Laying aside the argument that Baker requires a dismissal by lower courts, Baker is highly instructive in answering whether any claimed right to same-sex marriage is “fundamental.”

In 1972, the fundamental right argument was presented to the U.S. Supreme Court, and it was rejected – as it had been in Minnesota. Because Glucksberg tells us that fundamental rights must be rooted in our nation’s legal history and traditions, such a right should have been extant only forty-two years ago when the Supreme Court considered the Baker appeal. Fundamental right questions are dyadic – you either have one, a 0, or not, a 1. Baker gives us the Supreme Court’s answer in 1972: 0. Both courts had the constitutional issues presented in a manner we would recognize today. The Minnesota Supreme Court quoted Loving noting “there is a clear distinction between a marital restriction based merely upon race and one based upon the fundamental difference in sex.” Baker, 291 Minn. at 315 (concluding the court’s equal protection analysis and discussing Loving).

Thus, the Baker Court had the core legal concepts and precedents before it that we now routinely see in same-sex marriage litigation (e.g., fundamental rights claim, arguments based on Loving), and it dismissed the appeal.

Of course, there are equal protection arguments to also consider, but one must reasonably conclude that the Kitchen majority’s fundamental rights analysis fails badly. This point is underscored by footnote 4 of the FRC amicus brief in Kitchen which provides a lengthy list of courts that have rejected the argument that any fundamental rights (Due Process) analysis supports the claims of the Utah plaintiffs challenging the state’s natural marriage definition.

Human Trafficking: Modern-Day Slavery ¿ Here at Home and Around the World

by Rob Schwarzwalder

June 20, 2014

The State Department has issued its annual report on human trafficking, “Trafficking in Persons – 2014”.  In announcing the release of the report, Secretary of State John Kerry stated that a conservative estimate places the number of trafficked persons at 20 million.

Here at home, it is estimated that up to 300,000 women and girls are at risk of being trafficked – held in bondage to sexual fiefs who use them for prostitution and/or pornography. That estimate was given at FRC by an aide to U.S. Rep. Anne Wagner (R-MO), who has introduced legislation to help combat human trafficking here in the U.S.

The relationship between abortion, pornography, prostitution, and trafficking is acute and extensive. Here are some resources to help better acquaint you with this rats’ nest of evil – and how you can work, in practical ways, to fight it, here at home and abroad (all of these resources are available and accessible at no cost):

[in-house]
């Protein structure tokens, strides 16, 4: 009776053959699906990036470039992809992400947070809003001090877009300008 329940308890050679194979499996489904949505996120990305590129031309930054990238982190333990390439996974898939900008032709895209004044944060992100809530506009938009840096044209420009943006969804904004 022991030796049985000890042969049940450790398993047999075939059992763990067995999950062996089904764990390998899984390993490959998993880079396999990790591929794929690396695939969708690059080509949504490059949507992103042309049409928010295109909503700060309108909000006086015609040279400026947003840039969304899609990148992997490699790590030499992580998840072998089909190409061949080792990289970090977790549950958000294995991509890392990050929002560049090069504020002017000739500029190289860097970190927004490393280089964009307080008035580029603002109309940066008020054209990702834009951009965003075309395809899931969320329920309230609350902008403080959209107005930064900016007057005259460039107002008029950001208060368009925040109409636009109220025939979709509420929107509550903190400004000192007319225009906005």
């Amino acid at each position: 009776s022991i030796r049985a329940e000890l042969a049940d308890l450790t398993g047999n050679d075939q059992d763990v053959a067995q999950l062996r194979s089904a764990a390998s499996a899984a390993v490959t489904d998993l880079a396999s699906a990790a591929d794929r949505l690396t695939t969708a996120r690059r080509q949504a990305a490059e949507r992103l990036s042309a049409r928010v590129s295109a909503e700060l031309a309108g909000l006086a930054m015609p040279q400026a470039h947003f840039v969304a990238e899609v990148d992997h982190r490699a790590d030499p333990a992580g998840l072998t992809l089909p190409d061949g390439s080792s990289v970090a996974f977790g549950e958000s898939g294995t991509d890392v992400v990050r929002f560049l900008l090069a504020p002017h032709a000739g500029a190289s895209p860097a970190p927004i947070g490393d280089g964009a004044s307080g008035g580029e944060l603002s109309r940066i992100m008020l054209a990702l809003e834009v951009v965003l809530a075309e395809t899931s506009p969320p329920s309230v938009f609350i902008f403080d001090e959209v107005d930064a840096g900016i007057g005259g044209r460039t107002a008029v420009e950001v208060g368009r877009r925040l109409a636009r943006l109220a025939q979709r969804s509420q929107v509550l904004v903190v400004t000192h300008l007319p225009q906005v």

FRC Online lecture: “Stopping Online Advertisers of Trafficking Victims: the ‘SAVE’ Act

FRC Brochure: “How to Fight Human Trafficking in Your Community

FRC Webcast: “Human Trafficking: Modern-Day Slavery

FRC Blog/Op-Ed: “How China’s ‘One Child’ Policy Fosters Human Trafficking

The Governor’s Gambling Gambit and Why it’s a Bad Idea

by Nick Frase

May 21, 2014

If there’s one thing the Family Research Council and the Poker Player Alliance agree on it’s that a state by state patchwork of online gambling laws and regulations serves no one. In the words of their National Director, John Pappas, “There needs to be some sort of national standard.”

We agree. That’s why FRC supports legislation that would restore the decade’s old prohibition of online gambling nationwide known as the Wire Act. And that’s why it’s confusing when the National Governors Association releases a letter as it did earlier this week saying it opposes a national online gambling ban because it “challenges the federal-state relationship” and interferes with state’s ability to bring their own bureaucratic brand of regulations to online gambling vendors within their borders.

Both sides of the debate (but apparently not the governor’s association) understand a patchwork won’t work. The internet does not reside in a state nor does it respect state’s laws or borders. Tenth Amendment arguments for protecting state’s rights may sound conservative but in situations like this they help no one.  It is just as valid to argue a national prohibition protects state’s rights in preventing gambling.